About the Consortium

The crisis of trust in media and technology is driving us apart, contributing to a culture of contention and disinformation that puts our democracy at risk. Much of the focus has centered on journalism – “fake news,” concerns about bias, a focus on conflict.

But the trust crisis isn’t only a news problem. It permeates almost every institution. Our daily lives are increasingly governed by the tyranny of the algorithm, often appealing to our most visceral emotions. The economic incentives for speaking to those impulses are powerful: Disharmony is profitable.

The Consortium is built to look across all communication fields, with an emphasis on better understanding how technology influences the way we interact with information. We foster a diverse community of scholars and thought leaders to study ways to build trust and apply what we learn, drawing scholars from across disciplines at the University of Florida to bring their best thinking to the task. Our Trust Scholars have come from the fields of journalism, psychology, agriculture, architecture, political science, engineering, education and philosophy.

Our mission: Develop insights backed by research. Identify opportunities for practical application. Get that work into the field so that it can make a difference.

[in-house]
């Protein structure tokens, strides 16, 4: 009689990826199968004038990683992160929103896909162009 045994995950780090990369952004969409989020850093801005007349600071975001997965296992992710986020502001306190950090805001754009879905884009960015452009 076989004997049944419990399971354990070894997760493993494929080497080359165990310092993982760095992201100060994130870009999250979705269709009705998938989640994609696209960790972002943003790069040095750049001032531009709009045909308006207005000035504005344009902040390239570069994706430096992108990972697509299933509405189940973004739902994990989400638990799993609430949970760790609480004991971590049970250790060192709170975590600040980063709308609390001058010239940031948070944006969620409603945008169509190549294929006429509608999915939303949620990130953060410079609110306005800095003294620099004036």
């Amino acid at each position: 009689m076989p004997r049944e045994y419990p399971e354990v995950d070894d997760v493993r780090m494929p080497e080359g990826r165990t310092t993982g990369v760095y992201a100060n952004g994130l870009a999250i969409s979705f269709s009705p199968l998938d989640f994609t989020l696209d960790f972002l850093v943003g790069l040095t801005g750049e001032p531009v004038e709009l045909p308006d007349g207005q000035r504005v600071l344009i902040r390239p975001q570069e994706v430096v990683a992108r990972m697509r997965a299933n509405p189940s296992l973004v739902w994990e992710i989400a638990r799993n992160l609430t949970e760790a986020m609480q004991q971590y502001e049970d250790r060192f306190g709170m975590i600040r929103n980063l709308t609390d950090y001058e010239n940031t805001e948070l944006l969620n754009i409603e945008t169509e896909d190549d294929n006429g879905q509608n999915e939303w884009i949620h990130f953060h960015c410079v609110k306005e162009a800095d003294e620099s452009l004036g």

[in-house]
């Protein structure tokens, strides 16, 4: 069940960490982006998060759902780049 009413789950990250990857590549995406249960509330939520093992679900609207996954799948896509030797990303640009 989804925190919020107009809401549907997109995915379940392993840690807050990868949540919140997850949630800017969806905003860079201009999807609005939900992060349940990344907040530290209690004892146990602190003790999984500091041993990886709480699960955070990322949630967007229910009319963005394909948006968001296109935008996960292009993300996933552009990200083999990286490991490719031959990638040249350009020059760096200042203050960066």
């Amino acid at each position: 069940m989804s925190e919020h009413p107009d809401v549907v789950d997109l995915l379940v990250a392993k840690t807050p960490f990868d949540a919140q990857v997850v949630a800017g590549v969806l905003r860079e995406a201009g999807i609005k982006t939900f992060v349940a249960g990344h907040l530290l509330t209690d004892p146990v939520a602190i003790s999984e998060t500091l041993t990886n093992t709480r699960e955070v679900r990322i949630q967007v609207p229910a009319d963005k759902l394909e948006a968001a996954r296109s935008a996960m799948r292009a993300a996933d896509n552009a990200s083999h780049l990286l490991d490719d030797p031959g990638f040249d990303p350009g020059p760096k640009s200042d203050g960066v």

The Consortium Team

 Janet Coats is the Managing Director of the Consortium on Trust in Media and Technology. Her job is to serve as a convener, looking for opportunities for researchers, practitioners and educators to work together. She manages internal and external partnerships as well as daily operations.

Prior to joining the Consortium, Coats was the Executive Director of Innovation and Strategy at the Walter Cronkite School of Journalism and Mass Communication at Arizona State University. She’s been a pioneer in trust and engagement efforts in newsrooms across the country, both as a newsroom leader and as a consultant. For 10 years, she was chief executive officer of Coats2Coats, a consulting company focused on journalism innovation and engagement. Her clients included public radio stations across the nation and journalism collaboration funded by the Corporation for Public Broadcasting.

Coats worked in daily journalism for more than 25 years. She served as Executive Editor of the Sarasota Herald-Tribune and the Tampa Tribune. Her bachelor’s degree in journalism is from the University of Missouri.

Kendall Moe is an Administrative Specialist for the Consortium on Trust in Media and Technology. She graduated from the University of Florida with a Bachelor’s in Linguistics in 2020. She is currently pursuing her Master’s in Special Education on the Dyslexia track at UF. A lifelong Floridian, she was born and raised in West Palm Beach.

Dana Cassidy is a researcher for the Consortium on Trust in Media and Technology, and a University of Florida undergraduate senior studying journalism and artificial intelligence. She is both a programmer and a journalist with a passion for machine learning. She previously interned at the Miami Herald, Orlando Sentinel, and The Palm Beach Post, was a managing editor of The Independent Florida Alligator, and worked as a political reporter for Fresh Take Florida.The crisis of trust in media and technology is driving us apart, contributing to a culture of contention and disinformation that puts our democracy at risk. Much of the focus has centered on journalism – “fake news,” concerns about bias, a focus on conflict.